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Solo 210 wont stop!


fuel9m
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Hi

My PAP with Solo 210 runs so sweet that today it wouldnt stop when I pressed the kill switch. Can anyone give me a quick pointer as to what the fault might be before I start taking it apart to investigate?

I'm guessing its something very simple to do with electric cicuit. I had to stop it by covering the air intake with my hand.

Thanks for any tips/headstarts!

Joe

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killswitch should be your first port of call, check that is operating correctly, you can trace the wires down to the motor, theres 2 connectors on top of the motor, you can pull those apart, pass a current into one and then connect the other connecter to a multimeter press the killswitch and see if you are getting a current through the circuit.

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First thing to check is the wiring to the switch. Disassemble the hand unit, or unscrew out the switch and run a multi meter between the switch connections and the other ends of the wire. If there is no exposed parts to run the multimeter off, then stick a small pin through the wire insulation to make contact with the conducting core. If the wires are OK, then check the switch itself..... Should be a 'push to make' switch on the Adventure units i think. Replace as necessary. If it's not these, then it's a bigger issue- but 90% of the time the connection to the throttle handle is responsible.

GD

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The kill switch will take either the contact breaker feed that goes to the coil, or the magneto ignition coil output, down to earth when you press it. just check continuity in the switch with the leads to it disconnected. It should make contact when you press it.

Make sure you check the above with any master switch turned 'ON', because master switches often ground the same circuit in the 'OFF' position as a safety feature.

If the switch is ok, the odds are that it's the connection at the earth end.

Edited by Guest
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You say "so sweet" meaning it worked really well in flight? EGT #?

Be careful this isn't detonation keeping it running.

Coked pistons can offer enough heat retention to 'diesel' on long after ignition has been cut.

Smothering or flooding are then the only options.

I hope it is just electrical as the alternate would need more effort and possibly parts.

If electrical looks ok, roll piston to the bottom and have a look in the plug hole with a mirror if necessary.

Low hours? High oil percentage?

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You say "so sweet" meaning it worked really well in flight? EGT #?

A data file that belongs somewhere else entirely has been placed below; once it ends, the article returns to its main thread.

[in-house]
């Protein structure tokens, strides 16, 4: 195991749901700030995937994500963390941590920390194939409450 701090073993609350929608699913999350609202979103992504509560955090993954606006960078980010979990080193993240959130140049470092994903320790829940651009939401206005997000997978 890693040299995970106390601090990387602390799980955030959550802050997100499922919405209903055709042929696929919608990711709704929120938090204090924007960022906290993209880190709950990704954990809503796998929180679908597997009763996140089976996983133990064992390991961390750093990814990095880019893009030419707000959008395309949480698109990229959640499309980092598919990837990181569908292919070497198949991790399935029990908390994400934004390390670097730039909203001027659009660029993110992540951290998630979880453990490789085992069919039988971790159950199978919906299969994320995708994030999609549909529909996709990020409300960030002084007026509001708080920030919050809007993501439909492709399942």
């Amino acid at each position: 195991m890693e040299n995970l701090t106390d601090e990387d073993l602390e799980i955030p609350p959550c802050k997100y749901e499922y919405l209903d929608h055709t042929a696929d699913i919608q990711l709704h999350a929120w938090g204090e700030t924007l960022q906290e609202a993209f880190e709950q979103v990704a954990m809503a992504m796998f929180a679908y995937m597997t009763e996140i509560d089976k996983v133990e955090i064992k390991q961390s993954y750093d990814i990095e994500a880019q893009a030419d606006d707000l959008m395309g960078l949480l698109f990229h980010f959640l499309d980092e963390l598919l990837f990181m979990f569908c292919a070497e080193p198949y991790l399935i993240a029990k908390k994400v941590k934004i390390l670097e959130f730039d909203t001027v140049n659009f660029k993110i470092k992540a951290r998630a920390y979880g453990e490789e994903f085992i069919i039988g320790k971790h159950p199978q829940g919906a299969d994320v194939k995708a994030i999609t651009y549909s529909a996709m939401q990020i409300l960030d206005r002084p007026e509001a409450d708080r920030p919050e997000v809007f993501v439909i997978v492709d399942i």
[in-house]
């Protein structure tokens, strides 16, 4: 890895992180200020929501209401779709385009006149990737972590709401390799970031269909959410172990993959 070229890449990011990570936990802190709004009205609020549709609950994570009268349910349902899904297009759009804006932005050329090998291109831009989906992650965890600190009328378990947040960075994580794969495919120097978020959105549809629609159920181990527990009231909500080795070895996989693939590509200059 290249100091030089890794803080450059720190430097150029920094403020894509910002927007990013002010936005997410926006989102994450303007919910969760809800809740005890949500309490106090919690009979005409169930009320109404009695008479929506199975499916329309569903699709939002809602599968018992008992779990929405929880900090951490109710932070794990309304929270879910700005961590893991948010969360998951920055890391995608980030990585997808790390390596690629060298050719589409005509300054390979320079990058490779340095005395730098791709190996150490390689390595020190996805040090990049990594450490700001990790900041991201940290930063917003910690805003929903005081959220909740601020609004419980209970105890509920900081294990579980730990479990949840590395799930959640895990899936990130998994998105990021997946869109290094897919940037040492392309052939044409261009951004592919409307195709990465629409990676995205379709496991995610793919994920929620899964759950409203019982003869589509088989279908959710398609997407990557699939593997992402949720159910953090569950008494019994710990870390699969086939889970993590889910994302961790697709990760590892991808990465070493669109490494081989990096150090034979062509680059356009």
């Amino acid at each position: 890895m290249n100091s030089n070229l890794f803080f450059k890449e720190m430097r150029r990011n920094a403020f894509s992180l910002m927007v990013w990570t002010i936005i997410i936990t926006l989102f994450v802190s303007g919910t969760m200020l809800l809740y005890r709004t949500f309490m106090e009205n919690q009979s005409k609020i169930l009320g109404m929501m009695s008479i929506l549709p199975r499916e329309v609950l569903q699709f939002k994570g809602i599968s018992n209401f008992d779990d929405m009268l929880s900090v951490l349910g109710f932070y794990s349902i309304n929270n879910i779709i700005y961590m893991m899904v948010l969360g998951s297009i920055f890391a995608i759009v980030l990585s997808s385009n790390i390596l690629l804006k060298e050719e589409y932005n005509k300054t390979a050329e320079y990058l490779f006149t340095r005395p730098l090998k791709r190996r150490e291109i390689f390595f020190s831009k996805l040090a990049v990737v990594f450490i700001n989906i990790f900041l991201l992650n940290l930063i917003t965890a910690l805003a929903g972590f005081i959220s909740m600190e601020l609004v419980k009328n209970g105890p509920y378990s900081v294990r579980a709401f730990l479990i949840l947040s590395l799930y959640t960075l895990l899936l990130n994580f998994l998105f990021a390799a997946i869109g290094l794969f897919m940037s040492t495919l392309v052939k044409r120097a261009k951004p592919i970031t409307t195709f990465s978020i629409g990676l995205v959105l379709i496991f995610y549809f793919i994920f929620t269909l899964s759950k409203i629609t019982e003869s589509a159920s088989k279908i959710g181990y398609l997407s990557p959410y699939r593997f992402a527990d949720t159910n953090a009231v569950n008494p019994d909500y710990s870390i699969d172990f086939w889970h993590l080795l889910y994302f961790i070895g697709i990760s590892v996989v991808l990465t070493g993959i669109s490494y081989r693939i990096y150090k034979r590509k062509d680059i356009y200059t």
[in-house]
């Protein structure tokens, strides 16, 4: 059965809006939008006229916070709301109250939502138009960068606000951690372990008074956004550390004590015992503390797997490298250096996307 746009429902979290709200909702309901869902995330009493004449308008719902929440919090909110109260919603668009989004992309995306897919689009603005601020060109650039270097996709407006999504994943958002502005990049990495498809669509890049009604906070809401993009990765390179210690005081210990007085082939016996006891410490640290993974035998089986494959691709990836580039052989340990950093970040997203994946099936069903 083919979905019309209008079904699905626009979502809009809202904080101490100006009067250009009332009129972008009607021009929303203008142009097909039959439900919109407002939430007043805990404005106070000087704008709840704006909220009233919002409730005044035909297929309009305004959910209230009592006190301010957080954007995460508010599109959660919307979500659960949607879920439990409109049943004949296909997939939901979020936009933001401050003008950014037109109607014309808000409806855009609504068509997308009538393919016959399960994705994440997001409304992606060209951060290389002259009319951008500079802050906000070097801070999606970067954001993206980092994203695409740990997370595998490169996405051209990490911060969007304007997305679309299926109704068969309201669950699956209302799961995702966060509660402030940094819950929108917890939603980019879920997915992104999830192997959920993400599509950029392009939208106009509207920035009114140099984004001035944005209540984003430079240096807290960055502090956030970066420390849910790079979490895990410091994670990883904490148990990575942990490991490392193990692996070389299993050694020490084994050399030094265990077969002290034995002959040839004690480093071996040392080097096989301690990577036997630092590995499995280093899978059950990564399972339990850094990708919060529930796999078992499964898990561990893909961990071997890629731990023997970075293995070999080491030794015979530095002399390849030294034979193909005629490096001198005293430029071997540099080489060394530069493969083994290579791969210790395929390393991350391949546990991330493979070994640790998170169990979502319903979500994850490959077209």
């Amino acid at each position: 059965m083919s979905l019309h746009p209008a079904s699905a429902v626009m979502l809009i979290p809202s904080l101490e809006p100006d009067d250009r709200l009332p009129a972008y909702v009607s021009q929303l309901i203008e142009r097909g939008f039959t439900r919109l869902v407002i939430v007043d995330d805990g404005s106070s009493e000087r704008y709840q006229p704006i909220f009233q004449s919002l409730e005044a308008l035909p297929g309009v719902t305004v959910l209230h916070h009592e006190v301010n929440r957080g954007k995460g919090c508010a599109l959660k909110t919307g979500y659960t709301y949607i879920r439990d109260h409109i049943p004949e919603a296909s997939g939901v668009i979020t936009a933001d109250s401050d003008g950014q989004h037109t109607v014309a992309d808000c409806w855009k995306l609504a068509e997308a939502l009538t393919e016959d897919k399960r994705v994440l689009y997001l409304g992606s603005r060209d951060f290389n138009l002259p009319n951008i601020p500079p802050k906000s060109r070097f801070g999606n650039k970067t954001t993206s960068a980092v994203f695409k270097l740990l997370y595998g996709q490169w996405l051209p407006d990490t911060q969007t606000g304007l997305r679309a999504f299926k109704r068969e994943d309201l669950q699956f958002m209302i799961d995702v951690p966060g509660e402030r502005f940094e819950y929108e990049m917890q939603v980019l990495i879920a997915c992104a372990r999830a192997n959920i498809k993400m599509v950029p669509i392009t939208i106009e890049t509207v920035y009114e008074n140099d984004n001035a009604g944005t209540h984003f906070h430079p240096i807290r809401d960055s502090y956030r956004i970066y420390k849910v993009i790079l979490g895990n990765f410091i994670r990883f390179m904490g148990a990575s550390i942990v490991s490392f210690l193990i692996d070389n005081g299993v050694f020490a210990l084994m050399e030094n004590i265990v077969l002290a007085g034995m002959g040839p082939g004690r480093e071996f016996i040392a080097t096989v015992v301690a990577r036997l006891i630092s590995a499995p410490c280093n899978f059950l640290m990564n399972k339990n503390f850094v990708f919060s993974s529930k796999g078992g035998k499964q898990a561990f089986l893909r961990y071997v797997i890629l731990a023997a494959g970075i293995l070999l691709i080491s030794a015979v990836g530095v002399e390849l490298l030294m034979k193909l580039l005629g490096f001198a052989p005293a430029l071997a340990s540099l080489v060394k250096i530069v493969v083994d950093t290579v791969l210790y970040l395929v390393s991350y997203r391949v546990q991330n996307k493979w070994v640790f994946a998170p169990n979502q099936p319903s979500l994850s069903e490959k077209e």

Be careful this isn't detonation keeping it running.

Coked pistons can offer enough heat retention to 'diesel' on long after ignition has been cut.

Smothering or flooding are then the only options.

Just to add to the above, running on isn't really dieseling. Running on is, as you say, caused by carbon still glowing and igniting your fuel mix . Dieseling on the other hand is caused by too high a compression ratio for your fuel octane, and the compression alone creates enough heat to cause ignition. The first of these is only a problem with regards to getting the engine to stop, the latter on the other hand will give your big end and main bearings a really hard time, likely causing premature failure. Dieseling will manifest itself on a perfectly clean engine, without any carbon build up.

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I knew single quotes wouldn't be sufficient on that post to avoid clarification/correction.

It was a risk. Using a day to day analogy folks were familiar with, but Phil is correct.

I oversimplified to the point of misleading.

A coked piston can either cause run on or in some cases detonation, which is worse then dieseling for bearings, rings, or pistons.

To be clear, smothering and flooding are the same thing too, they both snuff a flame, just from alternate ends of the combustion mixture spectrum.

ie. remove oxygen or add too much fuel - same result.

Like I said, I hope it's just electrical.

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The Solo 210 is well known to run on when hot.

It has been widely suggested that the cause is excessive carbon build-up, but we found it occurring even on fairly new engines and thus decided it was more likely to be the plug heat range slightly too hot for that particular day/temp/pressure.

Back in the dark ages! when we used the engine we would recommend that customers open the throttle while pressing the stop button, that usually works.

PB

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I had the same problem with a PAP with Corsair M21Y.

The problem was with the switch wires which are routed on the frame behind the harness.

These wires have bullet type connections to allow the throttle assy., to be removed.

One of he connections had pulled apart due to not enough slack.

Slight modification of the routing and several cable ties resolved the issue.

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